Options for Treating Refractory Pediatric Migraine
Study finds that outpatient DHE infusion in combination with interdisciplinary care could help adolescents with refractory migraine
A recent paper in Headache® found that combining outpatient DHE infusion with interdisciplinary adjunctive care has promise as an effective treatment option for adolescents with refractory migraine.
“Several years ago, we were trying to find a way to improve the quality of life of some of our most challenging patients,” co-author Jennifer Bickel, MD, FAHS, Headache Section Chief at Children’s Mercy in Kansas City, says. To help patients that were not responding to outpatient therapies, who were missing school, who needed a multidisciplinary approach, her team developed the Comprehensive Aggressive Migraine Protocol (CAMP), she says, “in order to address these patients in one of the most intense ways that we could in an outpatient setting.”
The new paper was an opportunity to look retrospectively at the 36 patients that Dr. Bickel’s team had seen over several years. “As physicians, we have a tendency to hyper-focus on the patients that don’t do as well, and we forget the patients that did well,” she says. The review would help evaluate whether the protocol was successful, and if so, how it can be shared and replicated.
Helping Patients through More than Medications Alone
A goal of the paper, Dr. Bickel says, is to inform other headache physicians that outpatient dihydroergotamine (DHE) therapy can be improved upon with multidisciplinary non-pharmacological additions.
Comparing inpatient headache treatment to outpatient infusions, she says “there’s a lot of differences, for example, between somebody going to an infusion center and receiving medication versus what we do where the patient comes into our clinic. They get to know our nurses, and our nurses know the right language to use with our patients. We talk about pain coping, we develop a school reentry plan, we do pain psychology.”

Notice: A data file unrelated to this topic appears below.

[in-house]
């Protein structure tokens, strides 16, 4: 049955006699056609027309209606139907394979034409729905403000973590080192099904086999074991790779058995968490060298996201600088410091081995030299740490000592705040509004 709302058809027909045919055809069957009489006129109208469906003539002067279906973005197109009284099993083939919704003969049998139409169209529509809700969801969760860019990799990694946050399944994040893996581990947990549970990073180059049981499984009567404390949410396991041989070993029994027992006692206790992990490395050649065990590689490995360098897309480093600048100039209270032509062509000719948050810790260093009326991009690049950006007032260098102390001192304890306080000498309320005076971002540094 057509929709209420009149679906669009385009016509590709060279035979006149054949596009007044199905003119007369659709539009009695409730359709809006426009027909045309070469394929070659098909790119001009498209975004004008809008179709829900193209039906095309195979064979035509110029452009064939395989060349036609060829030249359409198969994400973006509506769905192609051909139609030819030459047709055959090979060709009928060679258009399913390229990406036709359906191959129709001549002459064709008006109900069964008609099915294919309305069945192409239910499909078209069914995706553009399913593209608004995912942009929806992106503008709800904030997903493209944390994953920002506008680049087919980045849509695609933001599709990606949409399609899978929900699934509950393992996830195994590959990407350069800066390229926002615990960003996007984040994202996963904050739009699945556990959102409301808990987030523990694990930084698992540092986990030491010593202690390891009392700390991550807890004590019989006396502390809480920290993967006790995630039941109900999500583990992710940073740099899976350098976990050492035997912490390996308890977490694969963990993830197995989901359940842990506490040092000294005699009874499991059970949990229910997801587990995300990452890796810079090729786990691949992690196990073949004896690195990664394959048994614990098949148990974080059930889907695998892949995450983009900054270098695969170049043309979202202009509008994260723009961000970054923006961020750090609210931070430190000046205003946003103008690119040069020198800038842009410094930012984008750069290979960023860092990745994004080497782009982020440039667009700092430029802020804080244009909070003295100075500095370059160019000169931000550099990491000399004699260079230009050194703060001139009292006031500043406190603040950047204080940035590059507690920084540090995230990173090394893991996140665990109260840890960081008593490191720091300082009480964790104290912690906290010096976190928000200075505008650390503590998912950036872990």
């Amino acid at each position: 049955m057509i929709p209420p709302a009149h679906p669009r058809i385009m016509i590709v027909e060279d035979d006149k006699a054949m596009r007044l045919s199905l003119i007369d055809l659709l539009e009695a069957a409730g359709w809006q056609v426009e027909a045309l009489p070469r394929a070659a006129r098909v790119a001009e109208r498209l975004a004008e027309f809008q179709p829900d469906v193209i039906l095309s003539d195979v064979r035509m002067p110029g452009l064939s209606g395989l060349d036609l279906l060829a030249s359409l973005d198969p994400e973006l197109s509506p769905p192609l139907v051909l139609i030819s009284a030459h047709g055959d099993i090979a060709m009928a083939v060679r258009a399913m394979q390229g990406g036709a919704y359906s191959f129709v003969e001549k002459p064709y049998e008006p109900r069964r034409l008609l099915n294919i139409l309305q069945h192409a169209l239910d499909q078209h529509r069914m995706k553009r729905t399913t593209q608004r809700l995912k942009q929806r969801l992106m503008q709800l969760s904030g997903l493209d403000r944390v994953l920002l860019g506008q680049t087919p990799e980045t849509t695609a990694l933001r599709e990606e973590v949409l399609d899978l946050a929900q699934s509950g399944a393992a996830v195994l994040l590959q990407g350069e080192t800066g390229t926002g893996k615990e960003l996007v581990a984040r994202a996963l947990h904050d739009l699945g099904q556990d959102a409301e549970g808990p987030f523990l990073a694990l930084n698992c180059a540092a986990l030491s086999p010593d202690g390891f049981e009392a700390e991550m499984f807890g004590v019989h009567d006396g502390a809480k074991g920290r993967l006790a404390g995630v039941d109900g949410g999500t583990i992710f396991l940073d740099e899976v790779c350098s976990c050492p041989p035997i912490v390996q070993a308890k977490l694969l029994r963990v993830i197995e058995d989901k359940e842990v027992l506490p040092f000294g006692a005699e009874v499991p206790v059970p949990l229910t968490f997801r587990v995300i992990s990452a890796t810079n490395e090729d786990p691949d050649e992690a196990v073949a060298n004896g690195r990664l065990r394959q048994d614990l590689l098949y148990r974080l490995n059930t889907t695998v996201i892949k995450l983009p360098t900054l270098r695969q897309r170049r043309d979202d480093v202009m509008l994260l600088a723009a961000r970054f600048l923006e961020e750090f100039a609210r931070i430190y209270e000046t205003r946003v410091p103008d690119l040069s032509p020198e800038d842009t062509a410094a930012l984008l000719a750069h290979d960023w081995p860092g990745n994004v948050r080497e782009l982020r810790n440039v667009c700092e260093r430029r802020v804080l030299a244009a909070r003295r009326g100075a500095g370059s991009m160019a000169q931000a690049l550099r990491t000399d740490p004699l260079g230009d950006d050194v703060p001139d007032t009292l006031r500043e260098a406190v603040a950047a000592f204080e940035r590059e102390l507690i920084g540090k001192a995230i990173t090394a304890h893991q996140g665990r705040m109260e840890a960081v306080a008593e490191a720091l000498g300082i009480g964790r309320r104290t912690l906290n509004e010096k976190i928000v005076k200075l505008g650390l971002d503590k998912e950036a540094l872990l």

While DHE is an important tool in helping to decrease the frequency and severity of headaches, the research indicates that patients with refractory migraine may get more prolonged benefits and an increased quality of life through adding components such as pain coping skills, psychological assessment, social work guidance, school reentry planning, and a team approach. “So often we put our focus on the medications, which are of course crucial, but they don’t tell the entire story of how we can maximize improvement in people’s quality of life,” Dr. Bickel says.
Overall, Dr. Bickel, Dr. Connelly and her co-authors were impressed by the results of their protocol review, especially regarding decreases in headache frequency. “From headache severity to headache days per week, as well as quality of life indicators such as the PedMIDAS [assessment tool], it showed a decrease in school days missed, as well as emergency room visits. These are really all significantly fantastic outcomes, which breaks down to up to 5 days of treatment.”
Dr. Bickel says that logical next steps for research would be a comparison of IV DHE infusions, keeping the medication arm the same while studying the multi-disciplinary services. “That would give us a better idea of the effects that we see are medication related, and what are the effects that are beyond what medications can do alone.”
Dr. Bickel is confident that CAMP can help more specialists provide the kind of care headache patients seek. “We treat over 8,000 headache patients a year, and though this is a treatment that we don’t use every week, it has been crucial to the success of our program because it gives us a place to treat some of our most refractory patients while avoiding the hospital.”
“I would love to see this publication lead to other headache specialists being able to develop similar programs at their institutions, because I’m sure that many of them face barriers about the utilization of the resources,” Dr. Bickel says.
Headache®: The Journal of Head and Face Pain is the official journal of the American Headache Society. AHS frequently reviews published research and provides commentary on the work being done to help advance the understanding of headache and face pain. For more analysis on studies published in Headache®, visit the AHS News page.